After a year without it, having minor-league baseball back in 2021 was an incredible joy. But now, seasons are coming to a close, with four Red Sox affiliates having their season end over the weekend. We will spend the next four days looking at the years that were for those levels, looking at a bunch of different categories. Each level will have top position players, starters, and relievers selected, along with some other miscellaneous categories to make sure we hit on the players that feel deserving. Keep in mind that for those three mentioned above, it is about production rather than scouting or prospect ranking. Along those same lines, playing time and time spent at the level does matter to us.
Top Position Player
Nick Yorke, 2B
Yorke came into the year as one of the most interesting prospects in the system, having been a major surprise as a first-round selection the previous summer and looking to prove he was worth that pick. He had some building hype from his time at the Alternate Site last summer as well as camp this past spring, and he sure made good on it as this season went along. He started to catch fire more late in the year, and then also after a promotion to Greenville, but he spent most of the year in Salem where he hit .323/.413/.500. The power was the big surprise here, as his hit tool was what was expected to carry him. He’s easily a top four prospect in this system and will likely be on most, if not all, top 100 lists next spring.
Top Starting Pitcher
Shane Drohan, LHP
It was a little bit of a strange year for the Salem rotation, as this team was one win away from a postseason spot but never really had a consistently great starting pitcher. Drohan gets the nod here for a mix of solid results, flashes of real potential, and innings. Another 2020 draftee, Drohan came in more raw than most college pitchers as he was a serious two-sport athlete in college, and we saw the good and the bad. Overall, he pitched to a 3.96 ERA over 88 2⁄3 innings, striking out 22.5 percent of his opponents while carrying a 12 percent walk rate. Clearly that control needs to be harnessed, but there were stretches where the stuff looked good enough to be a back-end type starter some day. With this full season now under his belt, 2022 is going to need to represent a step forward all around for the lefty if he’s going to stay on the prospect map.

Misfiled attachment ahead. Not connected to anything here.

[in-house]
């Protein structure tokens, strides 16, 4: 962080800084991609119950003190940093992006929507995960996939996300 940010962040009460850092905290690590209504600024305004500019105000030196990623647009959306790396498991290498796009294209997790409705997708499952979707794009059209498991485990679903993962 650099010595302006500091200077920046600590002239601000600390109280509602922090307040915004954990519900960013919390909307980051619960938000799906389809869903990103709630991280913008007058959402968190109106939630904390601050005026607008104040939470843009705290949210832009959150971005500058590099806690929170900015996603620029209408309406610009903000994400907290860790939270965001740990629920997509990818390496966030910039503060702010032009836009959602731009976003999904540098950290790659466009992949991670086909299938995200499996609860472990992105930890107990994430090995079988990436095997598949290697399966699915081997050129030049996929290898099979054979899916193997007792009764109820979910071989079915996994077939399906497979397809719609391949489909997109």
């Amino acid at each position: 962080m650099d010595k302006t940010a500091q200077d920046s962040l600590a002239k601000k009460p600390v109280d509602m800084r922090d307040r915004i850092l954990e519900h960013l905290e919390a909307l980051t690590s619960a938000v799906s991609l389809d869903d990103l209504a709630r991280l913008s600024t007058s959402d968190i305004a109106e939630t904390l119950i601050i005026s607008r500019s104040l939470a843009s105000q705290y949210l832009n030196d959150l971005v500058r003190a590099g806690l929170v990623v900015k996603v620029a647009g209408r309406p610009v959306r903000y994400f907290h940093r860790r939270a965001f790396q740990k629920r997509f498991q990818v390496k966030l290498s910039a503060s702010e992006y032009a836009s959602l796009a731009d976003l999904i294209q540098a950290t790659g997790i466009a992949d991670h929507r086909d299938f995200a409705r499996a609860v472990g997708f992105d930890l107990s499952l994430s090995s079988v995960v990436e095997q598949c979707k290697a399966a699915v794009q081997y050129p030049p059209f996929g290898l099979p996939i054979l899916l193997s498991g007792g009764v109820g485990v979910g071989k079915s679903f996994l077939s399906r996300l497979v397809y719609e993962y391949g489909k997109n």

Top Relief Pitcher
Casey Cobb, RHP
Cobb was another prospect added to the farm last summer, though he was an undrafted free agent rather than a draft pick. The 25-year-old was certainly a bit old for the level, and he did get promoted to Greenville later in the year, but serving as a piggy-back arm/long reliever with Salem, he was great. The righty finished with a 2.18 ERA at A-ball, striking out 28 percent of opponents while walking six percent. Given his age and prospect pedigree, even a performance like that isn’t quite enough to put more than a Quad-A type of ceiling on Cobb, but if he keeps shoving up in Portland next year that will be re-evaluated.
Strong First Impression
Jaxx Groshans, C